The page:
The isolating reality of navigating cold and flu season with SMA

How protecting my body can take a toll on my mental health

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by Alyssa Silva |

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There’s an old adage that says March comes in like a lion, but where I’m from, it comes in more like a tease. In New England, March is still cold and snowy, and it seems to drag on for much longer than 31 days. But as soon as the clock jumps ahead and the sun changes position in the sky, spring feels imminent. Despite the fact that there’s sleet falling from the sky, I can feel the hopefulness and renewal that comes with a shift in seasons.

That’s because March has always marked the tail end of cold and flu season for me. Long before the pandemic made social distancing and quarantining common, I’d go into hibernation mode from December through March in order to stay healthy — or at least try.

This is a personal decision of mine. There’s no SMA rulebook with a mandatory stay-at-home order. There’s no requirement by my doctor that I lie low during these months. It’s something I choose to do every year.

Of course, that isn’t to say it’s easy. In fact, choosing to stay home is incredibly difficult for my mental well-being. It’s isolating, monotonous, and something I truly dread every time autumn comes along.

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Not worth the risk

Nevertheless, I know it’s the right decision for me. My body can’t fight off a cold as well as a nondisabled person. It can’t fight off any infection well. I’ve been hospitalized due to respiratory infections enough times in my life to know that getting sick can be life-threatening for me. Risking it all for a trip to Target or brunch with friends has never made sense to me.

At the same time, I know I need to strike a balance. I can’t lock myself in my home and throw away the key forever. Although my mental health suffers while I’m tending to my physical health, it doesn’t make nurturing it less important. Scheduling FaceTime calls with friends, going for drives, and even inviting friends over when they’re healthy is how I pass my days in the winter months. I’m also fortunate to work from home, which keeps me busy.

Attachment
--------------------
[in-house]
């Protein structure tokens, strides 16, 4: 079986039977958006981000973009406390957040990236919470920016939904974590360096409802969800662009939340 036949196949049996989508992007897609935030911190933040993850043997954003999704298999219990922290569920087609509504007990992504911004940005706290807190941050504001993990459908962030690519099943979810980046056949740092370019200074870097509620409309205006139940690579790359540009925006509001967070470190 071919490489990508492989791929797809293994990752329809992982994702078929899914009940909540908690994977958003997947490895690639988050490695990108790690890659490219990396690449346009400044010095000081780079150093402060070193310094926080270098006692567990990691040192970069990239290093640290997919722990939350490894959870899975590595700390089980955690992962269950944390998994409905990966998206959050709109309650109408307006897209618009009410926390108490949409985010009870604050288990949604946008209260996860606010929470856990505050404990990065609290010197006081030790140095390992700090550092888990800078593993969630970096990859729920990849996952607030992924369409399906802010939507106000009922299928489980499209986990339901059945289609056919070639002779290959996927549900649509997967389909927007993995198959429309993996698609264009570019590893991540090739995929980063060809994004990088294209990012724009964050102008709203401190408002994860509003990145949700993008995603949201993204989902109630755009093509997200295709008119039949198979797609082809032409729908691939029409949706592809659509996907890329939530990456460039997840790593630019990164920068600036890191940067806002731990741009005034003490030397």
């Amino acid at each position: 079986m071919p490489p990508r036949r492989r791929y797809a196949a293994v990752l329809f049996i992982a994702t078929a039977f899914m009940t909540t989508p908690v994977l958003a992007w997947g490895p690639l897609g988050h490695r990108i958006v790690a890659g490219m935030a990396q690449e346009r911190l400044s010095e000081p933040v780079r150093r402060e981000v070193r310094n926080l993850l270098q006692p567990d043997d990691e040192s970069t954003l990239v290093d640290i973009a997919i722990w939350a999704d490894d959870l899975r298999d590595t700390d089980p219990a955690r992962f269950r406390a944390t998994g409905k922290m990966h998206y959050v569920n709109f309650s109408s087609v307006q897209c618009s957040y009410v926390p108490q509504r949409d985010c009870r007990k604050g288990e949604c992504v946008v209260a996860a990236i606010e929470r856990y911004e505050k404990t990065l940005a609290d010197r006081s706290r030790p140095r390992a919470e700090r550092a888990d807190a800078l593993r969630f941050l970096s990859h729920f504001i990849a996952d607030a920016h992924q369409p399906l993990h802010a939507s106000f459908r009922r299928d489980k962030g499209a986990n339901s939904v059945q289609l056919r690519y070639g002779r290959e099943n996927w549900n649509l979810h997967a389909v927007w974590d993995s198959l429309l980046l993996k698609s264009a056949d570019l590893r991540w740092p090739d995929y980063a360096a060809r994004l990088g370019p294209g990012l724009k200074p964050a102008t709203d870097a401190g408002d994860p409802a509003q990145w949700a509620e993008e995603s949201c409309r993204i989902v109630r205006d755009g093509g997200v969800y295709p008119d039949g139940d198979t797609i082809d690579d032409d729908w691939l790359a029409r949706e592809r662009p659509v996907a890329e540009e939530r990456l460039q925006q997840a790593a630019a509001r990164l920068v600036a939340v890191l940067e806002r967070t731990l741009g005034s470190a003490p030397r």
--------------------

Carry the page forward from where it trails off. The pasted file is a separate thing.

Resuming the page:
Though it sounds promising and safe, my yearly ritual of staying home doesn’t exempt me from getting sick. I still have doctor appointments to attend. I still have caregivers entering my home. I am still getting exposed to germs in some ways.

During the last two weeks of March, I caught my caregiver’s cold and was sick for the first time in four years. Technically, it was a mistake on my part. She had been sick for 10 days already, so I assumed she was no longer contagious and told her to come.

Thankfully, my cold was manageable, and I was able to treat it with frequent nebulizer treatments and chest physical therapy at home. Even so, it was a powerful reminder that staying home, regardless of how isolating or depressing it may feel, is in my best interest.

Now that March (and my cold) is behind me, I can feel the sweetness of spring. It’s like Mother Nature’s way of rewarding me for another winter spent at home. The world is finally beginning to thaw. And I am finally beginning to bloom again.

Note: SMA News Today is strictly a news and information website about the disease. It does not provide medical advice, diagnosis, or treatment. This content is not intended to be a substitute for professional medical advice, diagnosis, or treatment. Always seek the advice of your physician or other qualified health provider with any questions you may have regarding a medical condition. Never disregard professional medical advice or delay in seeking it because of something you have read on this website. The opinions expressed in this column are not those of SMA News Today or its parent company, BioNews, and are intended to spark discussion about issues pertaining to spinal muscular atrophy.


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